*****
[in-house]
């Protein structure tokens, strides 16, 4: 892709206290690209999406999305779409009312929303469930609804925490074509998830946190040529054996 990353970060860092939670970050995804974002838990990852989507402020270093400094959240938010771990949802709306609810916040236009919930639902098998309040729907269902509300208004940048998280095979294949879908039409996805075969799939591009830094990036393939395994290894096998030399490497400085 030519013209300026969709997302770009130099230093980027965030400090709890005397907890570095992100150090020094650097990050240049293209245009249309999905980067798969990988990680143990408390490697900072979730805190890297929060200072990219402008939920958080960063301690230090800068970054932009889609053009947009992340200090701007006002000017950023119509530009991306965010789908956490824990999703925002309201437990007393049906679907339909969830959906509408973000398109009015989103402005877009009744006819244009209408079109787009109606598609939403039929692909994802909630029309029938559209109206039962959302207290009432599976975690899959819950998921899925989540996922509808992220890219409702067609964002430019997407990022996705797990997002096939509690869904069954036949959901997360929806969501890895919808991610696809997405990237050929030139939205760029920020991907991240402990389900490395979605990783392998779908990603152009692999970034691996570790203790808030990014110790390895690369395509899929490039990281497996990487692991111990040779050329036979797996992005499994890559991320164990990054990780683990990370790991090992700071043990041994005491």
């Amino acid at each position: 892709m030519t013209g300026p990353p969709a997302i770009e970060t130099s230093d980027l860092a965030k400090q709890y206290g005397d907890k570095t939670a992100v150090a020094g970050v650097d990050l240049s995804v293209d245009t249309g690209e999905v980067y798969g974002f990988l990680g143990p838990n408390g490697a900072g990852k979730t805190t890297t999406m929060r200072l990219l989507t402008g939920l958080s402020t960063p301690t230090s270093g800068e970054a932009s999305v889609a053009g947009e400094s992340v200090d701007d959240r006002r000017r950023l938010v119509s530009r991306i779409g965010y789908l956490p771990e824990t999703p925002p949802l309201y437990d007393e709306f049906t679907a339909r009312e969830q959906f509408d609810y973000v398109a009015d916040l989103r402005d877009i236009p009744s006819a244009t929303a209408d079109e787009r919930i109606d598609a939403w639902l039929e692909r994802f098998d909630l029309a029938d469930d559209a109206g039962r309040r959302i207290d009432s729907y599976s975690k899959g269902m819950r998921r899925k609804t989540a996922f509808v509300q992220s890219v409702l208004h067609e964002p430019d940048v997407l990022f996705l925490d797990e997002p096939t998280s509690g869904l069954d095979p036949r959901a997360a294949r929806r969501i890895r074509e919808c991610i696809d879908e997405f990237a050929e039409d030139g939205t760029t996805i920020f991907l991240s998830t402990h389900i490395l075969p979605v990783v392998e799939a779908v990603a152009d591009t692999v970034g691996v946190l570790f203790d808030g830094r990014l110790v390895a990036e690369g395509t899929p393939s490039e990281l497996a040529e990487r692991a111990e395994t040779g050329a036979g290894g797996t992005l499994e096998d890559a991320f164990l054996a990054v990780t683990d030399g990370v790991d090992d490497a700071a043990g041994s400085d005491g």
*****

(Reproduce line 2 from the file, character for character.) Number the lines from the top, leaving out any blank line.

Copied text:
């Protein structure tokens, strides 16, 4: 892709206290690209999406999305779409009312929303469930609804925490074509998830946190040529054996 990353970060860092939670970050995804974002838990990852989507402020270093400094959240938010771990949802709306609810916040236009919930639902098998309040729907269902509300208004940048998280095979294949879908039409996805075969799939591009830094990036393939395994290894096998030399490497400085 030519013209300026969709997302770009130099230093980027965030400090709890005397907890570095992100150090020094650097990050240049293209245009249309999905980067798969990988990680143990408390490697900072979730805190890297929060200072990219402008939920958080960063301690230090800068970054932009889609053009947009992340200090701007006002000017950023119509530009991306965010789908956490824990999703925002309201437990007393049906679907339909969830959906509408973000398109009015989103402005877009009744006819244009209408079109787009109606598609939403039929692909994802909630029309029938559209109206039962959302207290009432599976975690899959819950998921899925989540996922509808992220890219409702067609964002430019997407990022996705797990997002096939509690869904069954036949959901997360929806969501890895919808991610696809997405990237050929030139939205760029920020991907991240402990389900490395979605990783392998779908990603152009692999970034691996570790203790808030990014110790390895690369395509899929490039990281497996990487692991111990040779050329036979797996992005499994890559991320164990990054990780683990990370790991090992700071043990041994005491």